When I’m not in the gym making you stronger, I’m out on my bike teaching you to become better, stronger and safer riders. I teach you things like better body position and proper use of your brakes as well as how to ride that technical trail feature. All this stuff is great, but there may be one extra point that I can impart right here that should change the way you you think about riding.

In all honesty, I’ve seen way too many friends injure themselves in the past year, and were they doing something outside of their abilities and skill set? No, I don’t believe so. When I look back at the majority of my accidents I also wasn’t doing something outside my skill set, but for me my mental and physical capacities when I have crashed most certainly were a contributing factor.

It’s that moment when you over shoot the corner, you get a bit too squirrely at the bottom of a rough technical section or you come down way too nose heavy on that little drop you do all the time. That’s the moment on the trail where you need to stop, and take a moment to have a little self-reflection at where you are at right now, and I’m not talking in the spiritual sense.

Let me explain, one of the hardest lessons I’ve had to learn is when to say “no”. No, I shouldn’t do that drop today, no, I’m not going to try for a new 1-rep max today, actually no, I’m not even going to get on my bike today. Not only one of the hardest lessons but also one of the most painful, when I look back I can honestly say that many of my crashes could have been prevented if I had spent a little time in my own head.

This is something I do now before every ride, and also something I have learned to redo when I am on the trail. Have you ever noticed that how you feel before you start the ride and how you feel on the ride can be two different animals? It doesn’t even take a minute to run through these two check lists and the potential benefit of becoming more self-aware speaks for itself.

HOW TO DO A PRE-RIDE MIND AND BODY CHECK:

Mental Check
I start with asking myself: How did I sleep? Did I get my eight hours or did I toss and turn and get five hours? Am I tired? Not as switched on as usual? What about my mental state in general? Has there been a lot of stress in my life lately? Maybe a fight with a co-worker, or a stressful situation with a family member? You know, “stuff on your mind”. Am I maybe just a little burnt out mentally from all the physical activity I’ve been doing of late? Just how mentally fatigued am I?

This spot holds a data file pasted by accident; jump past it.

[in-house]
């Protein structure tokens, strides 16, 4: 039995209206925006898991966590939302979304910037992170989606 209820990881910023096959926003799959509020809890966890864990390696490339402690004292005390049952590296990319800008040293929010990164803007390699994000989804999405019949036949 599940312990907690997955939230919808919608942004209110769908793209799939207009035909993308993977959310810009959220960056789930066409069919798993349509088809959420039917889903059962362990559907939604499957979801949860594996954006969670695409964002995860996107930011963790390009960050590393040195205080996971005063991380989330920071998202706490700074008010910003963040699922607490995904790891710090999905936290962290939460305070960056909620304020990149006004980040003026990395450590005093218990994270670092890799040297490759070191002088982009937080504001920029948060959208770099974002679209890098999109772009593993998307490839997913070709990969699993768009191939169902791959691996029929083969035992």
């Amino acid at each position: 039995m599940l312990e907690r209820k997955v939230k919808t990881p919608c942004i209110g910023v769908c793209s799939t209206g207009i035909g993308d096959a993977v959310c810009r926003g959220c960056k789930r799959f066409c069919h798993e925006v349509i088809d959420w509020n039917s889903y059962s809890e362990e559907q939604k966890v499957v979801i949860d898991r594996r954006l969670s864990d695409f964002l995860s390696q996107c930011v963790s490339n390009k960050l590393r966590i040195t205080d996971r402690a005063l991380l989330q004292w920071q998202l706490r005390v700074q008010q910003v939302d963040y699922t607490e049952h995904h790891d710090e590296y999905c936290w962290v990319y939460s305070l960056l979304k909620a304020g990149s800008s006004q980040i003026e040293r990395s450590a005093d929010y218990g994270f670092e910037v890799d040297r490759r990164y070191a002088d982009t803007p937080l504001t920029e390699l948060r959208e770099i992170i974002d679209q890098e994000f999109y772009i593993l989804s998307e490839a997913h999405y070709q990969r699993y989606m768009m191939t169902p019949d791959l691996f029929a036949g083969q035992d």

Physical Check
How does my body feel? Have I just come off of two days of rest and relaxation or is it day six of riding long summer days? What about my nutrition, did I eat a substantial breakfast? I also ask if there are any injuries — maybe a sore finger, a tweaked muscle? You know, nothing major but something just not firing at 100%. Just how tired is my body?

Once I’ve gone over both my mental and physical checklists, I then decide how I’m gonna play on my bike. For example, if I’m 5×5 then it’s game on. I’m ready to take on the largest of rides and the biggest risks — within my personal comfort zone, of course — but if I’ve physically or mentally got a few Xs in the boxes, then I will start to dial back what I plan on doing. This includes things like shortening the length of the ride I had originally planned, or maybe taking some of the less consequential lines on the trails I am riding.

This isn’t a fix all, it won’t stop you from crashing ever again. Sometimes “stuff just goes wrong” but doing this little pre-ride check will make you more personally aware of the physical and mental factors that can impede your performance while riding. My hope is that this will increase your chance of getting down the trail unscathed.

Author Bio

Jaclyn is a Professional Mountain Bike Coach, Internationally Certified Personal Trainer, and owner of Ozmosis Training. She is passionate about helping other people realize and achieve their goals. She holds skills clinics, teaches bike maintenance, and is involved in trail building and maintenance in the Lower Mainland of Britsh Columbia.